(Audio of the presentation available here)
If the Faith Based Organizing panel was up my alley, this panel was in the big broad street that led right to my door. Panel participant Nancy Doyle Brown, representing the Twin Cities Media Alliance was someone I’d worked with on several events, panel facilitator Steve Macek who was working with the Chicago Media Action and I knew each other from left-wing third party politics days, and I’d met Tracy Rosenberg of the Media Alliance several years before. New to me was the work of the Media Mobilization Project, which was represented not by Todd Wolfson but by Nijmie Dzurinko and I’d long been a fan of the kill-your-TV Reclaim the Media, represented by Karen Toering.
Since I only went to two panels, I’m not sure how this was replicated across the convention, but while the faith based panel had three men and one woman, this panel had one guy (the facilitator) and four women – and at least two of them were women of color. So if this represented the people who are in the trenches doing real organizing, the movement is clearly not another white liberal male phenomenon. (Although many of the people in my faith-based community organizing group – the volunteer leaders – are women and it’s my perception that by and large the bulk of work in social justice work gets done by women. No great secret. Another post.)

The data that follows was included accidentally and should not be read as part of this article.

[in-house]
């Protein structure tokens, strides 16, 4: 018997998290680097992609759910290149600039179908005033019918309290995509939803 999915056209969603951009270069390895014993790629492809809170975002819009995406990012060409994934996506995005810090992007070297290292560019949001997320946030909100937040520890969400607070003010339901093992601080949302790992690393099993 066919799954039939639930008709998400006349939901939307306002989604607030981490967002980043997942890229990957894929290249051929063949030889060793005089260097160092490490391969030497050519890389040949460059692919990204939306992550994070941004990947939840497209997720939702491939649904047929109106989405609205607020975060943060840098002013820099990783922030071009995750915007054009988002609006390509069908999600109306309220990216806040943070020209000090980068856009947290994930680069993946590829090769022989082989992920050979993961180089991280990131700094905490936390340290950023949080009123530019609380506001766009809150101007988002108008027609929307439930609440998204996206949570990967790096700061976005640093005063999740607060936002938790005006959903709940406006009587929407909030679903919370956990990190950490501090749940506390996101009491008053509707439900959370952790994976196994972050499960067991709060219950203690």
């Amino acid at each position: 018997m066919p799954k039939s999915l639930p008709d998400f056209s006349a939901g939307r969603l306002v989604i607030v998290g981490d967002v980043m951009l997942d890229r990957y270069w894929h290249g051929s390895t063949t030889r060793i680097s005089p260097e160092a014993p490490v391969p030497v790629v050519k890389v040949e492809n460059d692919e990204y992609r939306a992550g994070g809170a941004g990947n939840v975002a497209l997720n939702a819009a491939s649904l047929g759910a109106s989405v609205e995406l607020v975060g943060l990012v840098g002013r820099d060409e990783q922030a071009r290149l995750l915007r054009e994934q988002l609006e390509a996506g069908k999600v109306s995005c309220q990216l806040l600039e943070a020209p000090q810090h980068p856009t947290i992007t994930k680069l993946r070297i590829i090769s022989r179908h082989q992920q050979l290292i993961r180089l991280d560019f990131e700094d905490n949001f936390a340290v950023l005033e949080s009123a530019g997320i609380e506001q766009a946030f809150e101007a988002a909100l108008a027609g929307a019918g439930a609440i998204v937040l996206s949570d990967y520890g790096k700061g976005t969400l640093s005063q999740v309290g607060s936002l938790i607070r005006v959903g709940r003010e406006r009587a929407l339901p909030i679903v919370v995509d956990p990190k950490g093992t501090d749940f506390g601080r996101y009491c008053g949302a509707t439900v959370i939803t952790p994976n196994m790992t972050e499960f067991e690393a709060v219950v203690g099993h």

The Media Mobilization Project is doing groundbreaking work in Philadelphia. They were described as the descendants of Martin Luther King’s Poor People’s March and Philly Indymedia; their central tenets are that “1) issues of media democracy, justice and reform cannot be detached from larger socio-economic questions, and 2) new participatory media tools offer the possibility of fusing otherwise fragmented struggles for justice.” The representative, Nijmie Dzurinko, is the director of the Philadelphia Student Union, which is organizing in West Philadelphia high schools. The campaigns bring new media into standard grassroots organizing; their YouTube channel has clips like this of taxi drivers organizing with each other around the central taxi authority.
Tracy’s Media Alliance has been doing good grassroots work for a good long time – thirty years. They’re from the West Coast, out of the Bay Area. They are the fiscal agent for groups like the SF Bay Area Indymedia, the anarchist-run A-Infos Radio Project, what looks like radio pirates San Francisco Liberation Radio. They’re somewhere in the traditional non-profit realm (as far as I can tell) but don’t seem to have problems working with the more grassroots/radical elements.
Reclaim the Media out of Seattle is going strong doing their work on the barricades side of grassroots activism. They have no paid staff, and have worked on media policy, supporting community media, and media literacy.
The Twin Cities Media Alliance, like several organizations in the Twin Cities, was assisted by the takeover and subsequent shelling of the Star Tribune. Several of the principles there came out of the paper as it was shedding employees. They have succeeded in putting together the great community media portal, the Twin Cities Daily Planet, which brings local ethnic, neighborhood, and activist press together in one site (as well as doing some original reporting.)
Chicago Media Action has done a number of things including challenging FCC licenses of our unresponsive corporate media outlets, working on cable contracts for public access channels, net neutrality, etc.
This panel was a 10 of 10, in my mind, even with the technological issues with Steve’s recalcitrant laptop. This is how new media makes a difference; these were the stories of how local people were holding their local corporate media accountable.
(Crossposted at Bitch PhD.)